Optical Illusion

High_Res Scroll
Remember that you can enlarge these photos by clicking on the actual picture.

I’ve been looking at the Egerton clock for sometime. What’s cool about this clock, if I haven’t wrote about this as of yet, is that the scroll-board is pierced so the sound of the bell strike is better heard. As I work on the hood, it’s time to make decisions about the pattern work in the scroll-board.

I should also add that the pattern of the scroll-board is cut into a piece of veneer and that veneer is placed over holes drilled in a scroll-board backer. A piece of dark cloth is fitted between the two in the original clock.

Take a look at the photo. Can you see a pattern. I thought I had it a couple times, but when I set down to  plan the layout, it never came together. At first, I was trying to look at and figure out the dark areas, the areas I needed to remove. It just didn’t work.

LayoutFinally, I decided to look at and study the non-dark areas, or the material that stayed in place. I know there are brain-teasers that make your mind work to see the opposite, but I never figured thought this would be an example.

Once I changed my point of view, I figured out the pattern. Just above is a SketchUp drawing of my latest rendition. In it I have lines set at 45 degrees and spaced every 5/8″. The small circles are 1/2″-diameter in size. At each crossing of the layout lines, I put a circle. Next I connected lines between the circles. each line is space an 1/8″ apart.

In SketchUp, when you connect or close areas they change color. I went back and removed any colored section from the circles and areas between the connection lines. That left the waste areas dark, just as in the scroll-board. Below is a close-up look at the layout.

Layout_Closeup
Yes, I know there are a couple lines missing.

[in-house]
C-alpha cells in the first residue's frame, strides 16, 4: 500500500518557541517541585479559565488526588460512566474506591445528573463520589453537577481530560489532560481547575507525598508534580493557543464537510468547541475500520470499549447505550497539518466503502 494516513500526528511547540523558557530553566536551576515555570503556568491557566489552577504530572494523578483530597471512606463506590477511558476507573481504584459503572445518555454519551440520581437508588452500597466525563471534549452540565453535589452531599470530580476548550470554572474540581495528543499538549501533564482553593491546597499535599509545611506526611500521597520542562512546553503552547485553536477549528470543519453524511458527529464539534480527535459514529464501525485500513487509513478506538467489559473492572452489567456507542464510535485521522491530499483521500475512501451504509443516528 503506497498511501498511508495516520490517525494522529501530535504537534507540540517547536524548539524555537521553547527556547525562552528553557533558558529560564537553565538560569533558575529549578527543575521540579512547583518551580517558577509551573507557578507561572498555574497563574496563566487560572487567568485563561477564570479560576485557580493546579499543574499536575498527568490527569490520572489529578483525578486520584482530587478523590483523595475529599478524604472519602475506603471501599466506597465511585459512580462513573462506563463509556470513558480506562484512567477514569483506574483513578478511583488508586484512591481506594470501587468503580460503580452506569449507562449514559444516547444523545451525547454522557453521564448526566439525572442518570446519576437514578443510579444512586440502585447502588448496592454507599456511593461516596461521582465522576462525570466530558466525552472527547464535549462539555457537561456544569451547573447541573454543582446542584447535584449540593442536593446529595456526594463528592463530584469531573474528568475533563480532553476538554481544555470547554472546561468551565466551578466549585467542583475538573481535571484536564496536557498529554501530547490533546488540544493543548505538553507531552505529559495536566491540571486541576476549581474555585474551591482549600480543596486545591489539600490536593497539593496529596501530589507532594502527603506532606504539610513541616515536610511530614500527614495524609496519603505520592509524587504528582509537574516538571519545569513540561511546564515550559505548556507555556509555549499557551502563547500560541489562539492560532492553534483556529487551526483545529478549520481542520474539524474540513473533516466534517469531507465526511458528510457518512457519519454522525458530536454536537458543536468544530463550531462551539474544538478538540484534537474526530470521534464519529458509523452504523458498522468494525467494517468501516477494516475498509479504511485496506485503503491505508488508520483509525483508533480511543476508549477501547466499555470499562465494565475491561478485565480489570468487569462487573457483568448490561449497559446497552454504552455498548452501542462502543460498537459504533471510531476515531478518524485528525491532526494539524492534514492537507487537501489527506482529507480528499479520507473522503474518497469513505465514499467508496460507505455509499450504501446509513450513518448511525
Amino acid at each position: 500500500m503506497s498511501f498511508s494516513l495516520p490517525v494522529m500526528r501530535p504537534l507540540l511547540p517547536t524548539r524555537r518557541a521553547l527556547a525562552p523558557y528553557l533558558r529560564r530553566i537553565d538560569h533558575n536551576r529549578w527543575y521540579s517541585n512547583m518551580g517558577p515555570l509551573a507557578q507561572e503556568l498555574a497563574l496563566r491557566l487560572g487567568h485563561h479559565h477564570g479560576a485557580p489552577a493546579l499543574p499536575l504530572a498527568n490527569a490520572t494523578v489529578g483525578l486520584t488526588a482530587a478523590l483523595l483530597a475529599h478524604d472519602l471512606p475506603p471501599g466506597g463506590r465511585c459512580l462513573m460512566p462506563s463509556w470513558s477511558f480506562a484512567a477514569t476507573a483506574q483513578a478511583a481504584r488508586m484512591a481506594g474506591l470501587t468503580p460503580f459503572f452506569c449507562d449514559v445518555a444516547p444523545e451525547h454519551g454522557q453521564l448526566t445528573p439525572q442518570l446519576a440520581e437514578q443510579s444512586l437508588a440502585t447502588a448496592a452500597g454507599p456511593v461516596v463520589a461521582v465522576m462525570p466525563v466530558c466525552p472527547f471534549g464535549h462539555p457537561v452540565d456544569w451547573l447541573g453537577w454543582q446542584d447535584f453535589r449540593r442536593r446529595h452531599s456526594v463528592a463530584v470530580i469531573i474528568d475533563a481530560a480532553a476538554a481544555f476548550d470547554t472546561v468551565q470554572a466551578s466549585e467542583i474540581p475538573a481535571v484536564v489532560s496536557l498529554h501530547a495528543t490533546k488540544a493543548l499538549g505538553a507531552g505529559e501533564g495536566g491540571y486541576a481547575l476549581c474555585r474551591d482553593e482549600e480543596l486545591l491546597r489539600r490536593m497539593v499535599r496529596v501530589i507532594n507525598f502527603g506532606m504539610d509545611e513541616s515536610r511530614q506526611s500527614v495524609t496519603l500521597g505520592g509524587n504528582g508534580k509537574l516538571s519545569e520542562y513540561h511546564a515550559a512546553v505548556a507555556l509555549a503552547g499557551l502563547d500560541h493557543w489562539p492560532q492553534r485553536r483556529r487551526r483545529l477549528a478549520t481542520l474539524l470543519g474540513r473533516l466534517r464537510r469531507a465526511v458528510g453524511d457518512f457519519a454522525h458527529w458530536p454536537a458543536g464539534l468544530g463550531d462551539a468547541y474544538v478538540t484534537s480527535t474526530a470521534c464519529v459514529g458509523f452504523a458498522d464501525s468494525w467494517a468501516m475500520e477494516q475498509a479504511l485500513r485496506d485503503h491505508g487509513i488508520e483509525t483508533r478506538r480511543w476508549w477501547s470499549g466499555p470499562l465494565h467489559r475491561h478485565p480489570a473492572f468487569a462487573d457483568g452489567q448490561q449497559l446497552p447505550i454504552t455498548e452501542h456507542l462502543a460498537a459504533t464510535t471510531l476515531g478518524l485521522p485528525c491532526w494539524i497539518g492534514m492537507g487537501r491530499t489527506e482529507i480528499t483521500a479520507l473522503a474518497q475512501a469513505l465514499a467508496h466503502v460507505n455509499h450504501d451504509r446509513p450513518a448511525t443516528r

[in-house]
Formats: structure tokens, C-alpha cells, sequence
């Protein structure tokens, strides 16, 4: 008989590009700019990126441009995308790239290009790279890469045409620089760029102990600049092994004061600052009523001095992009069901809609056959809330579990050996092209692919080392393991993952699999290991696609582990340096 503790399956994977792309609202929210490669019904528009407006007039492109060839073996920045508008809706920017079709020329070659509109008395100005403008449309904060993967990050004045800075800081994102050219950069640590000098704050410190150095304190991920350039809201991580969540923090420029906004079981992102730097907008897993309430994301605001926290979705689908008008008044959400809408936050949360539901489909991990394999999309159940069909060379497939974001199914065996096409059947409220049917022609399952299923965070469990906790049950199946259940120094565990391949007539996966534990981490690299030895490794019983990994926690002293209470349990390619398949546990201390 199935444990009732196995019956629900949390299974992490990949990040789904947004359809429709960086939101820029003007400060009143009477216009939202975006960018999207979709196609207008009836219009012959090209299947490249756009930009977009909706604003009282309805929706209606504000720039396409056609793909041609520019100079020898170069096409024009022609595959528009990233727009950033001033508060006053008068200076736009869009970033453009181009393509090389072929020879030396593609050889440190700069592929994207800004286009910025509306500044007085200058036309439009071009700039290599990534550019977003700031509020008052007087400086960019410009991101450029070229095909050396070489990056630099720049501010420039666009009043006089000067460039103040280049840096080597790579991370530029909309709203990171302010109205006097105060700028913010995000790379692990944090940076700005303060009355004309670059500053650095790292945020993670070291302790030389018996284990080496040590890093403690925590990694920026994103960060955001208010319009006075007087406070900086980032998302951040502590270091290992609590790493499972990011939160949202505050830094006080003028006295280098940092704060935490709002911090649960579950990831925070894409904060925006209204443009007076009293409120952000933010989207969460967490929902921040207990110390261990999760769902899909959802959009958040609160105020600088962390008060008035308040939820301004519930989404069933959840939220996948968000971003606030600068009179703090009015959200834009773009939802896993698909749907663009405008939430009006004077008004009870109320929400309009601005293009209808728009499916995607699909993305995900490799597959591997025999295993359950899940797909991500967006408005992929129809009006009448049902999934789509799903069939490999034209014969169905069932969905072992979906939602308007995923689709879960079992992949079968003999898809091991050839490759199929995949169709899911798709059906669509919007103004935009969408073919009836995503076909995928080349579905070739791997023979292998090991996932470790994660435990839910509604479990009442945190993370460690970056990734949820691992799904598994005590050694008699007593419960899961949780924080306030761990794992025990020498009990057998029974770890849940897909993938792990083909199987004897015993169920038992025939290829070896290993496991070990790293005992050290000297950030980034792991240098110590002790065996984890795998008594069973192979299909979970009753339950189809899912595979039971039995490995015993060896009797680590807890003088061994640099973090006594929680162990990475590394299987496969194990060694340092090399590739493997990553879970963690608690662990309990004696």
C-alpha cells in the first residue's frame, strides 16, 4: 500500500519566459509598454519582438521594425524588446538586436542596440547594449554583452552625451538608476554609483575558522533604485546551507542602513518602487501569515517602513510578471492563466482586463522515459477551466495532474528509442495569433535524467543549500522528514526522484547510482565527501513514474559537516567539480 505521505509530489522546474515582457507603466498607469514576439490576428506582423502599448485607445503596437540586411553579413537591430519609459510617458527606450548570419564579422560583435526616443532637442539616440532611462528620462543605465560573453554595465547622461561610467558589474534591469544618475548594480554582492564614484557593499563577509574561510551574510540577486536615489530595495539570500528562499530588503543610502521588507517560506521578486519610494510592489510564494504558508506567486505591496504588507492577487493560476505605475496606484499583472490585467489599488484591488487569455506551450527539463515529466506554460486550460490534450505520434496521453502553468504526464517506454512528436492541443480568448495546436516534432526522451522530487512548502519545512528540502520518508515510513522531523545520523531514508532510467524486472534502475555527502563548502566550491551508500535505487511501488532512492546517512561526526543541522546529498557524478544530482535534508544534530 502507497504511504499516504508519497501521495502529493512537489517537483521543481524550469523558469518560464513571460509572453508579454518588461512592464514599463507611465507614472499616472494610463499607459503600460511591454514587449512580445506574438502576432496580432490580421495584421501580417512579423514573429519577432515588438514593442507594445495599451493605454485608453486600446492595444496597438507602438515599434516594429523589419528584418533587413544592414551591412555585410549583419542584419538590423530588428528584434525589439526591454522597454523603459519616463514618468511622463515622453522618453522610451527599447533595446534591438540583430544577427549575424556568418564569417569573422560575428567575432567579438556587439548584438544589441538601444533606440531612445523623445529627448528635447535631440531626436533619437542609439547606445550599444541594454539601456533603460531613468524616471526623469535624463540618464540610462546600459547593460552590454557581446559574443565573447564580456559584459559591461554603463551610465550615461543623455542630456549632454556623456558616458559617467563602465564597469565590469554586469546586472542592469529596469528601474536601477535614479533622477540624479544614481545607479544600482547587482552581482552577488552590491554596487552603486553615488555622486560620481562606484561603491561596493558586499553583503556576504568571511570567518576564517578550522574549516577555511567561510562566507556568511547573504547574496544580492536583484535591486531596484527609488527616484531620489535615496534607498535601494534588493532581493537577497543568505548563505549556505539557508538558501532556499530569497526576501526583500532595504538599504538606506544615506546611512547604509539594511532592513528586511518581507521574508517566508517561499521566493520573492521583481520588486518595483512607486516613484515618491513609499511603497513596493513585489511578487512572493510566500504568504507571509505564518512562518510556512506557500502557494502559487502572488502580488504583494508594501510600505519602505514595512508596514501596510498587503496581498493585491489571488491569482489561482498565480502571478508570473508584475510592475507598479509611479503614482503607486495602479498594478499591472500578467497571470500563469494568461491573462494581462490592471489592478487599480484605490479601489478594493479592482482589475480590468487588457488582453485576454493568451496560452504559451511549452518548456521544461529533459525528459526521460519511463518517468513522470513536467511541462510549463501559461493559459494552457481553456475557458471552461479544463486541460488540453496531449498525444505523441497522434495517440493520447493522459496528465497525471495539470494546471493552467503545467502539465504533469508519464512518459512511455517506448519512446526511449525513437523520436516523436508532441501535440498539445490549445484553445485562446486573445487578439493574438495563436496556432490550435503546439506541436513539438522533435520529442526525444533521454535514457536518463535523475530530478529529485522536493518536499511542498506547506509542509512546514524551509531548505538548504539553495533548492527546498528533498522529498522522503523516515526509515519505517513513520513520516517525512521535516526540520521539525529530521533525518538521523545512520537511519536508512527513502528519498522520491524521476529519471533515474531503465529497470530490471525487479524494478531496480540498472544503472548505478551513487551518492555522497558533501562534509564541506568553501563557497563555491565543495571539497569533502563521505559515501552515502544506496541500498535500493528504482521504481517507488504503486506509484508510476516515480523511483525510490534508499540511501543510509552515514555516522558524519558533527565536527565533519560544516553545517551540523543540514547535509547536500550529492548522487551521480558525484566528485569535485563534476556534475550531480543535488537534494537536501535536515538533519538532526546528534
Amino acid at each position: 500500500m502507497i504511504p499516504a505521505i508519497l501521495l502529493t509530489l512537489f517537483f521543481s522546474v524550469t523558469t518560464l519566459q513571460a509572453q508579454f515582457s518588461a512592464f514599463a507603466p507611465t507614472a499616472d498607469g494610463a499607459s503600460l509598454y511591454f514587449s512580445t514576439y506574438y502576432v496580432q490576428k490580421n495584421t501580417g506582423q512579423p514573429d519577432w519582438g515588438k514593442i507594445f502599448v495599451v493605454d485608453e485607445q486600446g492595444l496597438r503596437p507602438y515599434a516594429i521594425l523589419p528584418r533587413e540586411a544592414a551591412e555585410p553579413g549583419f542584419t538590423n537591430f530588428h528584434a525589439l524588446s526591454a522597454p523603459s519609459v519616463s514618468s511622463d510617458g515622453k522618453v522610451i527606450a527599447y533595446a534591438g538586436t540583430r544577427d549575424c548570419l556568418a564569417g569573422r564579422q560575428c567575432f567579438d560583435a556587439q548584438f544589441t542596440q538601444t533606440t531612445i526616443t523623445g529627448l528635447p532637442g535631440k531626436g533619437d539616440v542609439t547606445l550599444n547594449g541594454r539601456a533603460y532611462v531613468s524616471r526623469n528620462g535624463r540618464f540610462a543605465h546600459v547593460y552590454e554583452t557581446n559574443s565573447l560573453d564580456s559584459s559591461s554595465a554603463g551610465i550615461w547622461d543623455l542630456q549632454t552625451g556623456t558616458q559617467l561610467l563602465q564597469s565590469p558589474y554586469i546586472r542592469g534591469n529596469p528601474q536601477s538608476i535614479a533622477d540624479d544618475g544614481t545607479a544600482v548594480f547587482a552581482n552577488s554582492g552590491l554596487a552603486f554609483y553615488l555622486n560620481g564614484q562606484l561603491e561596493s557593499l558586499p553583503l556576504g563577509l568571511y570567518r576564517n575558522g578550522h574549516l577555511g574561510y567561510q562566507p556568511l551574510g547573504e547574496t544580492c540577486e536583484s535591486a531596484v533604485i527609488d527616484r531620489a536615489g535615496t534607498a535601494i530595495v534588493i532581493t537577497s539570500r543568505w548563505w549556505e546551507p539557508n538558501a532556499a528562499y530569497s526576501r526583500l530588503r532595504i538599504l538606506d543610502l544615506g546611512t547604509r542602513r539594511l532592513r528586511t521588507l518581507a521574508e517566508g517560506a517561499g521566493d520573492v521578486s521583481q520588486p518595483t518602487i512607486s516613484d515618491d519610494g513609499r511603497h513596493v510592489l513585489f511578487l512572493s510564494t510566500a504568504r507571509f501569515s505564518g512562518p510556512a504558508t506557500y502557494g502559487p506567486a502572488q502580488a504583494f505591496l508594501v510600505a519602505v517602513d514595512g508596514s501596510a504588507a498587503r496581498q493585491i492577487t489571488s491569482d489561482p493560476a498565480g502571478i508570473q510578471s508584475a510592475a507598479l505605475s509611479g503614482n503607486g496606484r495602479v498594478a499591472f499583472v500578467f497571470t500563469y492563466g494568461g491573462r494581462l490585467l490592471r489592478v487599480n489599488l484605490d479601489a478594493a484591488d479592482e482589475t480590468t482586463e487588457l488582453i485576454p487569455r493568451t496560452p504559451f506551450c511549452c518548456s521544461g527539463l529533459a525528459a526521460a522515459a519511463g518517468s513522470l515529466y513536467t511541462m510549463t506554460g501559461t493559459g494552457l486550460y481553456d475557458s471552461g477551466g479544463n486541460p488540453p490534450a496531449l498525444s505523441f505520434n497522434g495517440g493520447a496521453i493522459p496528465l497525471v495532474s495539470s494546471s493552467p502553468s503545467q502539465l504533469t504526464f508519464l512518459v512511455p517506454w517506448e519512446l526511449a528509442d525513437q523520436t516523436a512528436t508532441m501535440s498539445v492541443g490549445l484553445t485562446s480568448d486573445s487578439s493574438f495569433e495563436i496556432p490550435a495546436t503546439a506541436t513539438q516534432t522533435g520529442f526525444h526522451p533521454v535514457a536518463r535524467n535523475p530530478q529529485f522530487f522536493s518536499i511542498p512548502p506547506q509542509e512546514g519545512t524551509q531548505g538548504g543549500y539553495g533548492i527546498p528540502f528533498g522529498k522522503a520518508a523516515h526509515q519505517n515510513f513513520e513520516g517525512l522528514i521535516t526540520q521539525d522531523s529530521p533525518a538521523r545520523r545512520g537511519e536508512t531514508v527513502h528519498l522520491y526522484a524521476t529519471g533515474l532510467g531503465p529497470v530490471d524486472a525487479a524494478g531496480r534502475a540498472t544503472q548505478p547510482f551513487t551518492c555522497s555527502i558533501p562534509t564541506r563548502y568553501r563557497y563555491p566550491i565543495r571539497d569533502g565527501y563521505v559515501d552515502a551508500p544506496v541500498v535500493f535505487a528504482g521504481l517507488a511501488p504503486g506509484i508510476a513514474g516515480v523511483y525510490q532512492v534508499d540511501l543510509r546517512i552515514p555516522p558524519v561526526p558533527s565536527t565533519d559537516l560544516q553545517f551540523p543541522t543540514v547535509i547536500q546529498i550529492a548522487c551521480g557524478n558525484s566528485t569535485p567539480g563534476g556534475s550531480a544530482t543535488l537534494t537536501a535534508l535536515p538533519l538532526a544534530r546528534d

All I need to do now is complete the circles – if I want or need to see the completed layout. Or with the 45-degree lines in place, I know that the centers of my circles fits at each intersection. Of course, I also need to chop out the waste which I believe will be done using a combination of carving gouges sized to match the circle circumference and chisels. Unless you guys come up with a better idea. Help.

Build Something Great!

Glen

 

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4 thoughts on “Optical Illusion

  1. Glen, I looked over the photo and to me the holes look fairly square. I think that I’d use a Mortising machine to cut them out. The center of the circles you could drill with a small drill bit. 1/16″ ? or perhaps a brad point drill bit, only deep enough that it would leave a center hole and a scribbed circle. Follow me ? It would sure save you alot of time and still look good.

  2. Scrap the brad point drill bit idea, on plywood or veneer that may not work out so good. Possibly too much chiping.

  3. If the veneer isn’t too thick, you might be able to make a metal cutter to slice out the openings. A Bent razor blade might be a place to start.

  4. With almost a thousand individual cuts to make I think you should look at how the operation can be mechanized. Or, do you just have way too much time on your hands??

    Options I think are possible:

    Create a two edged comb consisting of dados of the width of the gouge at the required spacing. Two edged so you get more cuts for each positioning of the comb. This would allow you to get the spacing correct and give you a edge to register the gouge against for the alignment of the cut. Still tedious because of the number of times you need to position the comb to get all the curved segments, first horizontally then vertically.

    Shape the cutting edge of a hollow chisel from your mortise machine to match the cutout. You may need to build up the end of the chisel to allow enough material for machining. Thinking about this more, a drill press based mortising system may be better because of the reach it would allow.

    As Managing Editor I am sure you can get an article on laser etching and cutting machines incorporated into a future edition of PW. I am sure there are a number of companies that will loan (better yet – maybe donate) machines for the article. With machine in hand it should be a piece of cake to program the machine to do all the work. As long as the control system is more sophisticated than an “Etch-a-Sketch” you should get a great product.

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